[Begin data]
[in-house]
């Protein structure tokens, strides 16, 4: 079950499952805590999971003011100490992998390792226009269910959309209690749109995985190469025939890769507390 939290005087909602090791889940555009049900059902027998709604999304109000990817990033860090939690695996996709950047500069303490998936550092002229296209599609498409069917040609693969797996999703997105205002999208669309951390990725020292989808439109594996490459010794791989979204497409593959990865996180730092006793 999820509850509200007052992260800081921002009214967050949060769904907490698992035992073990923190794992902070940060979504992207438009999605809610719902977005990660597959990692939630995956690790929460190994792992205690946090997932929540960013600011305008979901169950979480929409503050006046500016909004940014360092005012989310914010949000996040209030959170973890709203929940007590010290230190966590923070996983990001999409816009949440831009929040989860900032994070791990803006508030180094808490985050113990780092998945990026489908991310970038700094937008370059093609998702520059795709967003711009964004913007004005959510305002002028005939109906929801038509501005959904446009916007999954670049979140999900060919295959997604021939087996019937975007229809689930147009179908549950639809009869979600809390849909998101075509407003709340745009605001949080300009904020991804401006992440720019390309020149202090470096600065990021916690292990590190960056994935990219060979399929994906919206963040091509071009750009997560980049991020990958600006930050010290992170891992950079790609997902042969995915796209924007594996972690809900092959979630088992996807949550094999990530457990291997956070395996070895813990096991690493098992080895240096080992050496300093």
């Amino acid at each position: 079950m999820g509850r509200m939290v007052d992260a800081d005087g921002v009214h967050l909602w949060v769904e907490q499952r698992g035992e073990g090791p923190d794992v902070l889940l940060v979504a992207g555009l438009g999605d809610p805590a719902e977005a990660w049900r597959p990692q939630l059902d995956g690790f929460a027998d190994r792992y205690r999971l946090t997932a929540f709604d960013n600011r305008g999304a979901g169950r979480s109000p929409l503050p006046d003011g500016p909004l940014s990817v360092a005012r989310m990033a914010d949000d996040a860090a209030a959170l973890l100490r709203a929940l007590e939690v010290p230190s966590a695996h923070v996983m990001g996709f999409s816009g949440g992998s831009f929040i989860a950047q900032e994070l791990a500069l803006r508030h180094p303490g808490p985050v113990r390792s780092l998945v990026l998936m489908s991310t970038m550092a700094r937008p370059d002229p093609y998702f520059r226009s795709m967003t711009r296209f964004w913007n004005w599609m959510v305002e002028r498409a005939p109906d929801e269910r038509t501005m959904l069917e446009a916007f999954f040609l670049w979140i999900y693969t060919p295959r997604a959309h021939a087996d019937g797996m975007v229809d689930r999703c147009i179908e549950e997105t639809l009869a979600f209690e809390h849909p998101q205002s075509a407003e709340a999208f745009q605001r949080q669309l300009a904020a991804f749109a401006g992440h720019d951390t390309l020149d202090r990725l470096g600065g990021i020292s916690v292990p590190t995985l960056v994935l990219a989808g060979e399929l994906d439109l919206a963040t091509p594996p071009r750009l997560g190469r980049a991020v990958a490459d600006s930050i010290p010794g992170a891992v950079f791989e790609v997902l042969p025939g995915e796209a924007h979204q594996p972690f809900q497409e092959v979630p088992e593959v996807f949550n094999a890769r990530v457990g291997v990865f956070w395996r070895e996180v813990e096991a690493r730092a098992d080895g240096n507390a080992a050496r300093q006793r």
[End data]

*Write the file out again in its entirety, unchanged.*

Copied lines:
[in-house]
């Protein structure tokens, strides 16, 4: 079950499952805590999971003011100490992998390792226009269910959309209690749109995985190469025939890769507390 939290005087909602090791889940555009049900059902027998709604999304109000990817990033860090939690695996996709950047500069303490998936550092002229296209599609498409069917040609693969797996999703997105205002999208669309951390990725020292989808439109594996490459010794791989979204497409593959990865996180730092006793 999820509850509200007052992260800081921002009214967050949060769904907490698992035992073990923190794992902070940060979504992207438009999605809610719902977005990660597959990692939630995956690790929460190994792992205690946090997932929540960013600011305008979901169950979480929409503050006046500016909004940014360092005012989310914010949000996040209030959170973890709203929940007590010290230190966590923070996983990001999409816009949440831009929040989860900032994070791990803006508030180094808490985050113990780092998945990026489908991310970038700094937008370059093609998702520059795709967003711009964004913007004005959510305002002028005939109906929801038509501005959904446009916007999954670049979140999900060919295959997604021939087996019937975007229809689930147009179908549950639809009869979600809390849909998101075509407003709340745009605001949080300009904020991804401006992440720019390309020149202090470096600065990021916690292990590190960056994935990219060979399929994906919206963040091509071009750009997560980049991020990958600006930050010290992170891992950079790609997902042969995915796209924007594996972690809900092959979630088992996807949550094999990530457990291997956070395996070895813990096991690493098992080895240096080992050496300093």
């Amino acid at each position: 079950m999820g509850r509200m939290v007052d992260a800081d005087g921002v009214h967050l909602w949060v769904e907490q499952r698992g035992e073990g090791p923190d794992v902070l889940l940060v979504a992207g555009l438009g999605d809610p805590a719902e977005a990660w049900r597959p990692q939630l059902d995956g690790f929460a027998d190994r792992y205690r999971l946090t997932a929540f709604d960013n600011r305008g999304a979901g169950r979480s109000p929409l503050p006046d003011g500016p909004l940014s990817v360092a005012r989310m990033a914010d949000d996040a860090a209030a959170l973890l100490r709203a929940l007590e939690v010290p230190s966590a695996h923070v996983m990001g996709f999409s816009g949440g992998s831009f929040i989860a950047q900032e994070l791990a500069l803006r508030h180094p303490g808490p985050v113990r390792s780092l998945v990026l998936m489908s991310t970038m550092a700094r937008p370059d002229p093609y998702f520059r226009s795709m967003t711009r296209f964004w913007n004005w599609m959510v305002e002028r498409a005939p109906d929801e269910r038509t501005m959904l069917e446009a916007f999954f040609l670049w979140i999900y693969t060919p295959r997604a959309h021939a087996d019937g797996m975007v229809d689930r999703c147009i179908e549950e997105t639809l009869a979600f209690e809390h849909p998101q205002s075509a407003e709340a999208f745009q605001r949080q669309l300009a904020a991804f749109a401006g992440h720019d951390t390309l020149d202090r990725l470096g600065g990021i020292s916690v292990p590190t995985l960056v994935l990219a989808g060979e399929l994906d439109l919206a963040t091509p594996p071009r750009l997560g190469r980049a991020v990958a490459d600006s930050i010290p010794g992170a891992v950079f791989e790609v997902l042969p025939g995915e796209a924007h979204q594996p972690f809900q497409e092959v979630p088992e593959v996807f949550n094999a890769r990530v457990g291997v990865f956070w395996r070895e996180v813990e096991a690493r730092a098992d080895g240096n507390a080992a050496r300093q006793r």